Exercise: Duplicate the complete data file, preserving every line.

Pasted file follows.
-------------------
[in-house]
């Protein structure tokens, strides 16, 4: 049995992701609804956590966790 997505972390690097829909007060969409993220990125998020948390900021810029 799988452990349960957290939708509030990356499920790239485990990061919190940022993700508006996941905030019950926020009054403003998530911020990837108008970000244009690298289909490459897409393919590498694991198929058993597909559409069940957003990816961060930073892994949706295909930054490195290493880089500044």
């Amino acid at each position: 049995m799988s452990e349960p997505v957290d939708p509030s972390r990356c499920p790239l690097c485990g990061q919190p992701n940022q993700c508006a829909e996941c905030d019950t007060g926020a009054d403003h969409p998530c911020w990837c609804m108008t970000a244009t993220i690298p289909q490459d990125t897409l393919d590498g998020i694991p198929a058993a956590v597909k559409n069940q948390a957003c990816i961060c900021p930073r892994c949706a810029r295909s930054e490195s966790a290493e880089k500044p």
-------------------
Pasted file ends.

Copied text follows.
[in-house]
């Protein structure tokens, strides 16, 4: 049995992701609804956590966790 997505972390690097829909007060969409993220990125998020948390900021810029 799988452990349960957290939708509030990356499920790239485990990061919190940022993700508006996941905030019950926020009054403003998530911020990837108008970000244009690298289909490459897409393919590498694991198929058993597909559409069940957003990816961060930073892994949706295909930054490195290493880089500044």
């Amino acid at each position: 049995m799988s452990e349960p997505v957290d939708p509030s972390r990356c499920p790239l690097c485990g990061q919190p992701n940022q993700c508006a829909e996941c905030d019950t007060g926020a009054d403003h969409p998530c911020w990837c609804m108008t970000a244009t993220i690298p289909q490459d990125t897409l393919d590498g998020i694991p198929a058993a956590v597909k559409n069940q948390a957003c990816i961060c900021p930073r892994c949706a810029r295909s930054e490195s966790a290493e880089k500044p």